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Simply Love, Served With Food

Simply Love, Served With Food

Members of SFBC participating in the burrito rolling and distribution program.

Seattle First Baptist Church is using grant money not just to feed people in their neighborhood but to also create relationships with them. Church administrator Bob Sittig writes:

"I can probably best describe the neighborhood [around the church] that these programs will serve as fairly 'big city urban,' with our share of homeless and underserved folks. In addition we have a significant population of homeless youth. We are an inner-city church in an inner-city neighborhood and thus we enjoy the diversity that that situation presents.

We were the recipients of a $10,000 grant from the American Baptist Foundation thanks to the efforts of church member Paul Roby who authored the proposal, “Simply Love, Served With Food.” This grant was funded by the Virginia and Gordon Palmer, Jr. Trust and administered by the foundation. The proposal describes the current climate in which the church finds itself called to mission today, with the growing disparities and inequities we see around us. It references the various ways our congregation has worked for social justice over its history, including recent initiatives with our community partners in the Occupy Seattle Movement. It invites us to build on this history and develop expanded and deepened relationships, especially over shared meals, between ourselves and 'groups of marginalized, mainly young, people in and around outgrowths of the Occupy Seattle Movement.'"

Some of the specific ways in which these funds are being or will be used are to:

• Invite local activists, leaders, followers, and friends (especially those who couldn’t otherwise afford the meal) to eat with us at congregational dinners, interfaith meal events, and other food-inclusive gatherings held in the Church.

• Provide food to actions, protests, and similar events in the area that directly involve Church members.

• Provide food to efforts to feed hungry and homeless people in the area, where Church members will have the opportunity to participate in the preparation and/or distribution of the food.

• Make those who benefit from our support aware that the food was given with love from the Church.

Food for the Fourth of July Mitchell Family Picnic jointly sponsored with SFBC.

Upon receipt of the grant monies, the Diaconate appointed a committee to administer the proceeds in accordance with the provisions of the grant contract. After several meetings, the group has recommended the following events be funded by the grant proceeds:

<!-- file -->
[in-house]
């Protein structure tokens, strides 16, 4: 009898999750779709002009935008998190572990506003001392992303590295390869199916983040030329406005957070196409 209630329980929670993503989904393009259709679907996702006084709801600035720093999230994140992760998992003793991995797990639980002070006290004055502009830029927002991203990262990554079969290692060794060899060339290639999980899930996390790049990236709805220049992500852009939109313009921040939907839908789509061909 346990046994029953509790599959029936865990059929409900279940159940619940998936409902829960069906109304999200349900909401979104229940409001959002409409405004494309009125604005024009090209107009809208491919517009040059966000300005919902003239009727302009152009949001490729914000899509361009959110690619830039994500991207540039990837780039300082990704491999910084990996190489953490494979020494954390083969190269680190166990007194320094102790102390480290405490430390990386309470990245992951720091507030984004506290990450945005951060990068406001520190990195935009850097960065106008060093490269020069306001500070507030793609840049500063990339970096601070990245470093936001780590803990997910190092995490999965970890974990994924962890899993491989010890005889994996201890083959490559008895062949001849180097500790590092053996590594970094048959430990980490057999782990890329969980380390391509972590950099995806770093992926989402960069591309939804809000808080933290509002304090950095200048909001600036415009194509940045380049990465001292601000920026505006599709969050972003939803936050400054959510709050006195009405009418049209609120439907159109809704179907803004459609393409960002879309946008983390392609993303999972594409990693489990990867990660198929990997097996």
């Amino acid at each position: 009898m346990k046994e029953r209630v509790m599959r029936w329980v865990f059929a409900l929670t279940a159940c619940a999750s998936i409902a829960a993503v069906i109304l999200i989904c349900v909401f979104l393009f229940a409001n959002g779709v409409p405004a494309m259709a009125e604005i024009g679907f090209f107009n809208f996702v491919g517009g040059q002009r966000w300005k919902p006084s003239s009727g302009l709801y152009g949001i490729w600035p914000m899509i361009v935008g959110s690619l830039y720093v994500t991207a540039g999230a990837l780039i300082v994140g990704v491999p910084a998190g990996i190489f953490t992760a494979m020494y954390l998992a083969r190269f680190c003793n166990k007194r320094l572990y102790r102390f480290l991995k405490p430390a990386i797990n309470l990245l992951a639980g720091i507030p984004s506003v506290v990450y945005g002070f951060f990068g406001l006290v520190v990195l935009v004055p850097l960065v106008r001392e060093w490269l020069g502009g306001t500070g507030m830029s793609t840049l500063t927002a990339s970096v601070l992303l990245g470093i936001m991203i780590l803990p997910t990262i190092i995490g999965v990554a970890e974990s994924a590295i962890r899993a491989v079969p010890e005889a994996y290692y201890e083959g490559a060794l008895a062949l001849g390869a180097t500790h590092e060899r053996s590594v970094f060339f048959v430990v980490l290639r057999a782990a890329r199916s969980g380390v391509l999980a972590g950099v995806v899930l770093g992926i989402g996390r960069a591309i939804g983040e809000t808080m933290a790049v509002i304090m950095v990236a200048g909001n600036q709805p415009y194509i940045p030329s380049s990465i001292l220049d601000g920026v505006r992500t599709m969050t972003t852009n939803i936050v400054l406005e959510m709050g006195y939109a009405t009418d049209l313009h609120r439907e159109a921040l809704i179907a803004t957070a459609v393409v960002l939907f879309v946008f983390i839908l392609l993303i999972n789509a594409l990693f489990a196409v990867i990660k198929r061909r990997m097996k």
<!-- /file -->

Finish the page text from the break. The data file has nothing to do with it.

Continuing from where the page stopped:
Food for the Fourth of July Mitchell Family Picnic jointly sponsored with SFBC.

Ingredients for five months of the ongoing burrito rolling and distribution program, in which our members are working with members of the Bet Alef Meditative Synagogue and our community partner, Free Food for All, to prepare nutritious meals for people around us who live with serious food insecurity.

Meals served for Doughnut Dialogs, which will be gatherings of ”Peace for the Streets by Kids from the Streets" (PSKS) kids, SFBC members and members of the Seattle Police Department.

The central or core program will be a series of eight invitational dinner discussions, exploring what social justice and activism look like in today’s society. The intent is to open communication and build new relationships between our church community and the young activist community around us. We envision beginning to host these events at the church this fall, probably on Monday evenings. We’ll be extending invitations to around fifty people for each of them, half from our congregation and half composed of community activists and college students.

One thing we are committing to in receiving this grant is documenting and sharing its results and impact on us and our community. How will we, as members of SFBC, be different because we undertook this outreach venture? Will there be noticeable shifts in the perspectives or perceptions of our activist friends, especially those without prior experience of any faith community that saw social justice as central to its mission? We don’t know the answers to these questions, and part of the fun will be in discovering them.

For further information on “Simply Love, Served with Food” contact:
Bob Sittig, Administrator, Seattle First Baptist Church
206 325 6051 or bob@seattlefirstbaptist.org


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